Goodreads blurb: The one guy Bailey Rydell can’t stand is actually the boy of her dreams—she just doesn’t know it yet.

Classic movie fan Bailey “Mink” Rydell has spent months crushing on a witty film geek she only knows online as Alex. Two coasts separate the teens until Bailey moves in with her dad, who lives in the same California surfing town as her online crush.

Faced with doubts (what if he’s a creep in real life—or worse?), Bailey doesn’t tell Alex she’s moved to his hometown. Or that she’s landed a job at the local tourist-trap museum. Or that she’s being heckled daily by the irritatingly hot museum security guard, Porter Roth—a.k.a. her new archnemesis. But life is a whole lot messier than the movies, especially when Bailey discovers that tricky fine line between hate, love, and whatever it is she’s starting to feel for Porter.

And as the summer months go by, Bailey must choose whether to cling to a dreamy online fantasy in Alex or take a risk on an imperfect reality with Porter. The choice is both simpler and more complicated than she realizes, because Porter Roth is hiding a secret of his own: Porter is Alex…Approximately.

 

Turtles All the Way Down by John Green 

 

 
Author John Green has the ability to take the lives and emotions of teenagers and turn them into books that everyone loves. Now, I know John Green is famous for his novel The Fault in Our Stars, but that wasn’t my favorite books of his. I love his many other books that feature quirky teenage characters from all walks of life.Turtles All the Way Down doesn’t disappoint. Aza, Daisy, and Davis are truly likable characters, each dealing with their individual problems.

Goodreads blurb: Sixteen-year-old Aza never intended to pursue the mystery of fugitive billionaire Russell Pickett, but there’s a hundred-thousand-dollar reward at stake and her Best and Most Fearless Friend, Daisy, is eager to investigate. So together, they navigate the short distance and broad divides that separate them from Russell Pickett’s son, Davis.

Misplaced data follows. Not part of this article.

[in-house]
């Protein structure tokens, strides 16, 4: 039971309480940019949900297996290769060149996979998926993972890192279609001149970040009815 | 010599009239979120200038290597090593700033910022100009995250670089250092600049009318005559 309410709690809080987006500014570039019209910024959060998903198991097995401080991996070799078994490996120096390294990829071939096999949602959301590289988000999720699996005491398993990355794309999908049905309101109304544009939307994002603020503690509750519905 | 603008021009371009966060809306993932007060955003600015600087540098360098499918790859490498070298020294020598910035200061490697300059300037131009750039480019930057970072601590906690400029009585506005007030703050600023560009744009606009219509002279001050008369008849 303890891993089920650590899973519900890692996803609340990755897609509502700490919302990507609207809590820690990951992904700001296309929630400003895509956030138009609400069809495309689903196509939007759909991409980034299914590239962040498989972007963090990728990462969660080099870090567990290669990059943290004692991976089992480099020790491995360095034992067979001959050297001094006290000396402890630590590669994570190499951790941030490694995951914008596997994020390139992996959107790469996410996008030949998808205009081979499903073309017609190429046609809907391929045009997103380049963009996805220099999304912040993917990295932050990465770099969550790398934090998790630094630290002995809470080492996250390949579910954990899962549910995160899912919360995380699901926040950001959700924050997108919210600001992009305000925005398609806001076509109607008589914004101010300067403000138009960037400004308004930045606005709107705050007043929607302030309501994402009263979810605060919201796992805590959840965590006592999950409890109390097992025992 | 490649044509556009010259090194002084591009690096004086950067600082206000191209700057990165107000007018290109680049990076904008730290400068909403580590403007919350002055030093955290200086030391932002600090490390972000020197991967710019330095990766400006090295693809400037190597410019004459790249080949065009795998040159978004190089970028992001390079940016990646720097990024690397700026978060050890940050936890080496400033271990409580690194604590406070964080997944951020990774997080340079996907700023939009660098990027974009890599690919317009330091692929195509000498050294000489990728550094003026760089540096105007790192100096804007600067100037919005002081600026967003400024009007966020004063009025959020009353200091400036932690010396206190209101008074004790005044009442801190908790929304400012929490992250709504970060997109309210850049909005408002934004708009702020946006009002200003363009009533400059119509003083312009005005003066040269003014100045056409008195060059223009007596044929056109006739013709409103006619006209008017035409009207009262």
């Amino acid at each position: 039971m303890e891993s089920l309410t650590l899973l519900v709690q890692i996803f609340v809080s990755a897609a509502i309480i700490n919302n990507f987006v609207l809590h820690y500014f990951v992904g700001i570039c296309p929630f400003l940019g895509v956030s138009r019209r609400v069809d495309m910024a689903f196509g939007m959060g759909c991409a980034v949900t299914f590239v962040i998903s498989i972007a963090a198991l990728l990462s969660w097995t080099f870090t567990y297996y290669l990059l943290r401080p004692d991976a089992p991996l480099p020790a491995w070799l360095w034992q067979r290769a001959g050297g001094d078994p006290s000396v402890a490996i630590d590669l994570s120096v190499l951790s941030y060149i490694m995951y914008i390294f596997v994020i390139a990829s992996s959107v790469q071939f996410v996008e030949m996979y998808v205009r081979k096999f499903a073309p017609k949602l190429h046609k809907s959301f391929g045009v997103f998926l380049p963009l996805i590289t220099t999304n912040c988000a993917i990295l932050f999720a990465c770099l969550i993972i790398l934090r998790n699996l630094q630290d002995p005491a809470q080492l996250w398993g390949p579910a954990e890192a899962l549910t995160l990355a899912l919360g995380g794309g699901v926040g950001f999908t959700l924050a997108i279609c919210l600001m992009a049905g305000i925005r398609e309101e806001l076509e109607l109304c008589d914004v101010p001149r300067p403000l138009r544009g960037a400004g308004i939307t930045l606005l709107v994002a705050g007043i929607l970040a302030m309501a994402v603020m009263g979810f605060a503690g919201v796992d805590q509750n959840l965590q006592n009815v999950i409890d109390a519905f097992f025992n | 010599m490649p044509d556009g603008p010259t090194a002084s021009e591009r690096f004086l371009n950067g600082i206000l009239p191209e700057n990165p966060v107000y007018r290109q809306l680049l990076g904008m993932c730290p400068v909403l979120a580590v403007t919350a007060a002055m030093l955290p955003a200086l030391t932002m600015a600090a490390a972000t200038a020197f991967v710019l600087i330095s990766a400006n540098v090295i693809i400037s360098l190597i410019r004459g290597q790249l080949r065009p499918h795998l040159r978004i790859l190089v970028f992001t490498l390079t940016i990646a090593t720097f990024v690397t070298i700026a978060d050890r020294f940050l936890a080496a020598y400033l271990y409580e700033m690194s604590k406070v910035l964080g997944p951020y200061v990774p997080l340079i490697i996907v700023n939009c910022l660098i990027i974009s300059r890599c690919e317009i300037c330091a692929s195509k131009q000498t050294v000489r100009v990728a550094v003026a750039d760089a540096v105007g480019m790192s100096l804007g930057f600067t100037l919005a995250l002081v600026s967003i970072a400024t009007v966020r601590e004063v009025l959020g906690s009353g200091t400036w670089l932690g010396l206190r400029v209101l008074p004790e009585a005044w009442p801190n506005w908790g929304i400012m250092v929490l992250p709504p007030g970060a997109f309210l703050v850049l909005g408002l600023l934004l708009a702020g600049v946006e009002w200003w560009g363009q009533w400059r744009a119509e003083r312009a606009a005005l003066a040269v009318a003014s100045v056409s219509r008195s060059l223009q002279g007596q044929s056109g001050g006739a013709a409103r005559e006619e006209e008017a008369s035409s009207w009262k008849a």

Aza is trying. She is trying to be a good daughter, a good friend, a good student, and maybe even a good detective, while also living within the ever-tightening spiral of her own thoughts.

In his long-awaited return, John Green, the acclaimed, award-winning author of Looking for Alaska and The Fault in Our Stars, shares Aza’s story with shattering, unflinching clarity in this brilliant novel of love, resilience, and the power of lifelong friendship.

 You can learn more about great books for middle school students and connect with Alison Sirovy here.

If you have any questions about this or anything else related to North View Middle School please connect with me here or follow me at @NVMSPrincipal.

Reppin Knight Pride- Choice Day

At North View Middle School (NVMS) we believe that teachers and students deserve a school environments that is safe, supportive, and conducive to learning. To ensure this supportive and inclusive environment, we pay close attention to the social, emotional, and behavioral needs of all students. We provide our students with a school-wide system of supports that include proactive strategies for defining, teaching, and acknowledging appropriate student behaviors to create a positive school environment.

At NVMS we have developed 3 behavior expectations that are applied school-wide and apply to all students and staff in every environment.

At North View we believe that students should be:

  • Respectful